Some related posts: Phantom Trail: Trade-offs of a Wet Rainy Season; Redwoods, Raptors, and the Phantom Loop; Ladyface Via the Phantom Trail and Heartbreak Ridge

Encelia Eruption

Bush sunflower (Encelia californica) along the Secret Trail in Calabasas

The bush sunflowers (Encelia californica) above are along the Secret Trail in Calabasas. While there have sometimes been showy displays of bush sunflowers along this trail, I don’t recall any quite as prolific as this. There were many other wildflowers as well (slideshow).

It’s been another bizarre rain year. While California water managers worry about water supplies, chaparral plants in the Santa Monica and Santa Susana Mountains seem quite happy with this season’s rainfall. There is a lot of new growth and plants appear to be playing catchup from last year’s dismal rain season. From the trail it looks more like an above average rain year, rather than the somewhat below normal rain year actually recorded.

Old Boney to Serrano Valley, Plus Fireline and Overlook

Paintbrush along the Old Boney Trail in Pt. Mugu State Park

Serrano Valley and Canyon had been on my run list for a few weeks. I was curious to see how December’s rainfall had affected Serrano Canyon. Runoff from those storms had (once again) washed out sections pf the Blue Canyon Trail and Upper Sycamore Trail. Had the Serrano Canyon Trail also been damaged?

Greenbark Ceanothus along the Old Boney Trail
Greenbark Ceanothus along the Old Boney Trail

It was a good day to visit Serrano — I was looking to do a longer run; the weather was perfect; the meadows green; and many wildflowers were in bloom.

There are a couple of ways I like to run to Serrano Valley from the Wendy Drive Trailhead. Both do the initial 1.6 mile, 900′ climb up the Old Boney Trail from Danielson Road. At the top of the climb, one route goes up and over Boney Mountain’s western ridge to the Backbone Trail, and the other continues on the Old Boney Trail. Both routes join at the Chamberlain junction of the Backbone and Old Boney Trails. I’d done the western ridge of Boney Mountain recently, so opted for the Old Boney route.

Prickly phlox along Overlook Fire Road
Prickly phlox along Overlook Fire Road

Wildflowers were everywhere. The December rain and February heat wave seems to have encouraged many plants to bloom — among them blue dics, Encelia, clematis, California poppy, greenbark Ceanothus, shooting star, nightshade, paintbrush, poison oak, milkmaids, prickly phlox, hummingbird sage, and larkspur.

Serrano Valley was Spring-green and spectacular. Serrano Creek was gurgling away, and the Serrano Canyon Trail had survived December’s storms. After a pleasant run down Serrano Canyon, I stopped to get some water from the faucet at the junction of the Serrano Canyon Trail and Sycamore Canyon.

A right turn here — up Sycamore Canyon — produces a run of about 20 miles. Today I was looking to do a little more than that, so turned south and ran about a quarter-mile down Sycamore Canyon and picked up the Fireline Trail. This trail gains about 700′ in elevation on its way up to Overlook Fire Road.

California poppies along Overlook Fire Road, above La Jolla Valley
La Jolla Valley from Overlook Fire Road

Overlook Fire Road leads northwest to the top of the Ray Miller Trail. I was feeling good and briefly debated descending to the Ray Miller Trailhead. I did a quick estimate of the mileage. I was at about mile 14. Descending Ray Miller would add about 2.5 miles, and then the run back from the trailhead to Wendy would add another 12 miles. Hmmmm… nearly 29 miles. My legs were way ahead of my brain, and were already continuing up Overlook Fire Road.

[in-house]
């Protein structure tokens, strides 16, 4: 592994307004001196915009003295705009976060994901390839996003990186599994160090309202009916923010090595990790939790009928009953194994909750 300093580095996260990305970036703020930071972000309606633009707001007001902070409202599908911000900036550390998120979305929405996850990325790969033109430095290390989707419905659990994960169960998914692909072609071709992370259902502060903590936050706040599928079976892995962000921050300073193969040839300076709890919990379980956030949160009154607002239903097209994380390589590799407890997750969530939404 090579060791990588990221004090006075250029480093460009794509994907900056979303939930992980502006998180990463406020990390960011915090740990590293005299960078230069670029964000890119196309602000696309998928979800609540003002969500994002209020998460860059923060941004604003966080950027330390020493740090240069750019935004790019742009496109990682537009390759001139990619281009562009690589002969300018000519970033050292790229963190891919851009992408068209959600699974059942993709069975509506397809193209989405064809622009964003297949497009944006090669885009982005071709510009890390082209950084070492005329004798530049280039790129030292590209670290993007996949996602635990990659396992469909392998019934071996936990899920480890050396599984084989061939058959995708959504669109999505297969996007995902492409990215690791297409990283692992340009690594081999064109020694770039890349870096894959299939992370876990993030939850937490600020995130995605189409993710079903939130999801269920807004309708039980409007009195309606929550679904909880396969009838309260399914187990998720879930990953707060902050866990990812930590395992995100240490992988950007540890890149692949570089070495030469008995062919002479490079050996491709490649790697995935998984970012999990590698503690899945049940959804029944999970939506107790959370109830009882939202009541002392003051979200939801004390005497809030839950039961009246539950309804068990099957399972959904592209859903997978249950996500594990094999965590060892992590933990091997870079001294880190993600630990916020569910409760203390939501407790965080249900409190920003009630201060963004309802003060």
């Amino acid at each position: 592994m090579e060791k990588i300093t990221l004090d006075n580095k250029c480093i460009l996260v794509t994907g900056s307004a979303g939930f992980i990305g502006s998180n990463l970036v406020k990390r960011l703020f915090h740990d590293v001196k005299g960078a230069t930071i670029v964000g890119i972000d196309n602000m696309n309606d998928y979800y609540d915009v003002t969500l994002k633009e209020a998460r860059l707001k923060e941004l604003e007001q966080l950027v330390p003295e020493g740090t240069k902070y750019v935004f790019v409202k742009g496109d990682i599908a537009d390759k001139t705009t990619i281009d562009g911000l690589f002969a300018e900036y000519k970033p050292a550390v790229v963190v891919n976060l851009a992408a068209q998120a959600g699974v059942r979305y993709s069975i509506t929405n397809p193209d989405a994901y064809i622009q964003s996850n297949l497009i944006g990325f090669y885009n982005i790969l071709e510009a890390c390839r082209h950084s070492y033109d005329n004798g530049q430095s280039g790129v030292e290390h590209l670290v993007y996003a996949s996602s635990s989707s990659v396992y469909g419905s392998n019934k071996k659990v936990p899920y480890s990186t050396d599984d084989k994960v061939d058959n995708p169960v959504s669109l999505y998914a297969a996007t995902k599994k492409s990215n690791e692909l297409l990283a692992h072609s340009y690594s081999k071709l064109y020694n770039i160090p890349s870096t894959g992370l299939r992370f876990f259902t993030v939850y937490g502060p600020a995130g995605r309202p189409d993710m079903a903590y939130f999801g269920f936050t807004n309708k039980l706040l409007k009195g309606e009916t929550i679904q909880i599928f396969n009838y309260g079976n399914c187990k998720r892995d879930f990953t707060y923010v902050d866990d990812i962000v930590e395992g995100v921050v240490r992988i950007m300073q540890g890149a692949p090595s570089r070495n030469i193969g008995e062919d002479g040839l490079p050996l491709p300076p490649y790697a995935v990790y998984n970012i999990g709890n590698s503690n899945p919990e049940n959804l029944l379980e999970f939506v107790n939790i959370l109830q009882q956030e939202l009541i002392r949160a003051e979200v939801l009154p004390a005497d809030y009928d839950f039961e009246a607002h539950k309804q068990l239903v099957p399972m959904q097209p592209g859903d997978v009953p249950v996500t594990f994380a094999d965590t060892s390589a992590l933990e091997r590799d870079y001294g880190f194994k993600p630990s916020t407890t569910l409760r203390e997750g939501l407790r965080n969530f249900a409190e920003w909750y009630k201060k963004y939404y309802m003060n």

I followed the usual route back — Overlook -> Hell Hill -> Wood Canyon -> Two Foxes -> Sycamore Canyon -> Upper Sycamore -> Danielson Road -> Satwiwa. The paved part of Sycamore can be a bit tedious and it helped when I happened upon a couple of friends.

Here is an interactive, 3D terrain view of the GPS track of my route. The map can be zoomed, tilted, rotated, and panned. For help controlling the view, click/tap the “?” icon in the upper right corner of the screen. Track and placename locations are approximate and subject to errors. Poor weather, and other conditions may make this route unsuitable for this activity.

Some related posts: Over Boney Mountain to Sandstone Peak and Serrano Valley, Serrano Valley from Wendy Drive, Pt. Mugu State Park Debris Flows and Flash Floods

Goldenbush Blooming in Upper Las Virgenes Canyon Open Space Preserve

Bee on Palmer's goldenbush in Upper Las Virgenes Canyon Open Space Preserve (Ahmanson Ranch)

If you’re a bee in the Ahmanson Ranch area, your Fall menu of wildflowers is usually pretty sparse; particularly when the previous rain year has been below normal.

But life has a way of carving out a niche for itself in the toughest of circumstances. One plant you’ll find blooming in the oak grasslands of Ahmanson Ranch following a long, hot, dry summer is goldenbush. In the case of the title photo, it’s Palmer’s goldenbush.

Another goldenbush in the Lasky Mesa area is coast goldenbush. Here is a photo of coast goldenbush in the Photography on the Run album Weekday Wildflowers.

Rabbitbrush Along the PCT Near Mt. Hawkins

Rubber rabbitbrush (Ericameria nauseosa) along the PCT, near Mt. Hawkins

From mid Summer into Fall, the vibrant yellow flowers of rabbitbrush add a refreshing hit of color to the greens, grays, and browns of the San Gabriel Mountains.

The title photo was taken along the PCT, at an elevation of about 8600′, near Mt. Hawkins. The area was burned in the 2002 Curve Fire. Here, and elsewhere in the burn area, new trees — now in their teens — are slowly replacing some of the trees lost in the fire.

Related post: Bumblebee Feeding on Rabbitbrush